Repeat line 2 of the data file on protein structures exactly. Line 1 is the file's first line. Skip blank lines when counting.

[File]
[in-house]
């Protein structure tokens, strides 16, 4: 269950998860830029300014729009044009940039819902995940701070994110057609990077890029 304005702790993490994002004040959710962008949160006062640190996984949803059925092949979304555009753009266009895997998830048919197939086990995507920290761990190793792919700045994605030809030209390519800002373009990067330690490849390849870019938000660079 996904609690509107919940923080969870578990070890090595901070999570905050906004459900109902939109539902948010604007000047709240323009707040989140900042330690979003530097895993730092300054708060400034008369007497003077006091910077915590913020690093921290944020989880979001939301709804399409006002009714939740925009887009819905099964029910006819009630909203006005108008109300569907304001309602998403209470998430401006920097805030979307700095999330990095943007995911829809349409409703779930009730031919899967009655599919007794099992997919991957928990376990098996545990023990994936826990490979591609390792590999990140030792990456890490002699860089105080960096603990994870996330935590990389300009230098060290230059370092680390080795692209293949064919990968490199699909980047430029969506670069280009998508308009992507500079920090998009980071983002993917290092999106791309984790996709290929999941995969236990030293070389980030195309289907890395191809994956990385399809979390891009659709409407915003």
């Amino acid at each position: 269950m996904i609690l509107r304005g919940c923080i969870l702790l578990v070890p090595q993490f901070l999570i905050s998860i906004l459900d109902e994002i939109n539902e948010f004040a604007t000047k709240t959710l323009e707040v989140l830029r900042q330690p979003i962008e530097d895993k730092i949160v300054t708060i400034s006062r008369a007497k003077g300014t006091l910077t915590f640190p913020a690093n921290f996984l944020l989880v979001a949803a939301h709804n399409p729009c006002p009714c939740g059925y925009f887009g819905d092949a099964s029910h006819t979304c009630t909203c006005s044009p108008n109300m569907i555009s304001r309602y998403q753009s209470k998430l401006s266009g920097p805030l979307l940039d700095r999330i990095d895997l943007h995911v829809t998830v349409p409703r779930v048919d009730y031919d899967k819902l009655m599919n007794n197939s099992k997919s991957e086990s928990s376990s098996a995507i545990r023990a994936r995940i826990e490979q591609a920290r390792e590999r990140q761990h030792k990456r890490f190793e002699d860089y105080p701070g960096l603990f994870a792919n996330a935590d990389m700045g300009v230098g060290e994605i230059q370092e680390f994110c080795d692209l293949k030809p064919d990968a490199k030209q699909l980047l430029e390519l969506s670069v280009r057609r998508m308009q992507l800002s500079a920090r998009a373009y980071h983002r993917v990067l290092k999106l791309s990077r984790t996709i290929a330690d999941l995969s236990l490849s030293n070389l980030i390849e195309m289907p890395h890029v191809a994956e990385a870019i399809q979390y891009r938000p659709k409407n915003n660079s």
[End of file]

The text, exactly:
């Protein structure tokens, strides 16, 4: 269950998860830029300014729009044009940039819902995940701070994110057609990077890029 304005702790993490994002004040959710962008949160006062640190996984949803059925092949979304555009753009266009895997998830048919197939086990995507920290761990190793792919700045994605030809030209390519800002373009990067330690490849390849870019938000660079 996904609690509107919940923080969870578990070890090595901070999570905050906004459900109902939109539902948010604007000047709240323009707040989140900042330690979003530097895993730092300054708060400034008369007497003077006091910077915590913020690093921290944020989880979001939301709804399409006002009714939740925009887009819905099964029910006819009630909203006005108008109300569907304001309602998403209470998430401006920097805030979307700095999330990095943007995911829809349409409703779930009730031919899967009655599919007794099992997919991957928990376990098996545990023990994936826990490979591609390792590999990140030792990456890490002699860089105080960096603990994870996330935590990389300009230098060290230059370092680390080795692209293949064919990968490199699909980047430029969506670069280009998508308009992507500079920090998009980071983002993917290092999106791309984790996709290929999941995969236990030293070389980030195309289907890395191809994956990385399809979390891009659709409407915003």